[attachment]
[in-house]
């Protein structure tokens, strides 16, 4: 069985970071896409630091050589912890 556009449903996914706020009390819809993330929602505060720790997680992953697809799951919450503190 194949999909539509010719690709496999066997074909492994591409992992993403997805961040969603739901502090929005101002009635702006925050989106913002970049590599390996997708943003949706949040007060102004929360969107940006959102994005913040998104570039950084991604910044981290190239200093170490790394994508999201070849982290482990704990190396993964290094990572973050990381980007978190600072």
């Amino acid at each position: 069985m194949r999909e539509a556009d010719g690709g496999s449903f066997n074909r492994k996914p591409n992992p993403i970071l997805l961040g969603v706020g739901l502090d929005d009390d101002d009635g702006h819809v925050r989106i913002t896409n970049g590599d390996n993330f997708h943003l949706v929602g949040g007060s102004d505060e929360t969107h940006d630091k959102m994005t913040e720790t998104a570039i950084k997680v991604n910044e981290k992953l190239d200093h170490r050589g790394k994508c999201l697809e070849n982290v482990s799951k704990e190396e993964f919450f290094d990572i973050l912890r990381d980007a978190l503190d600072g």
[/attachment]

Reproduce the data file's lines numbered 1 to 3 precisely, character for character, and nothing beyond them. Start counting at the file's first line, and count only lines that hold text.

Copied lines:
[in-house]
């Protein structure tokens, strides 16, 4: 069985970071896409630091050589912890 556009449903996914706020009390819809993330929602505060720790997680992953697809799951919450503190 194949999909539509010719690709496999066997074909492994591409992992993403997805961040969603739901502090929005101002009635702006925050989106913002970049590599390996997708943003949706949040007060102004929360969107940006959102994005913040998104570039950084991604910044981290190239200093170490790394994508999201070849982290482990704990190396993964290094990572973050990381980007978190600072």
């Amino acid at each position: 069985m194949r999909e539509a556009d010719g690709g496999s449903f066997n074909r492994k996914p591409n992992p993403i970071l997805l961040g969603v706020g739901l502090d929005d009390d101002d009635g702006h819809v925050r989106i913002t896409n970049g590599d390996n993330f997708h943003l949706v929602g949040g007060s102004d505060e929360t969107h940006d630091k959102m994005t913040e720790t998104a570039i950084k997680v991604n910044e981290k992953l190239d200093h170490r050589g790394k994508c999201l697809e070849n982290v482990s799951k704990e190396e993964f919450f290094d990572i973050l912890r990381d980007a978190l503190d600072g």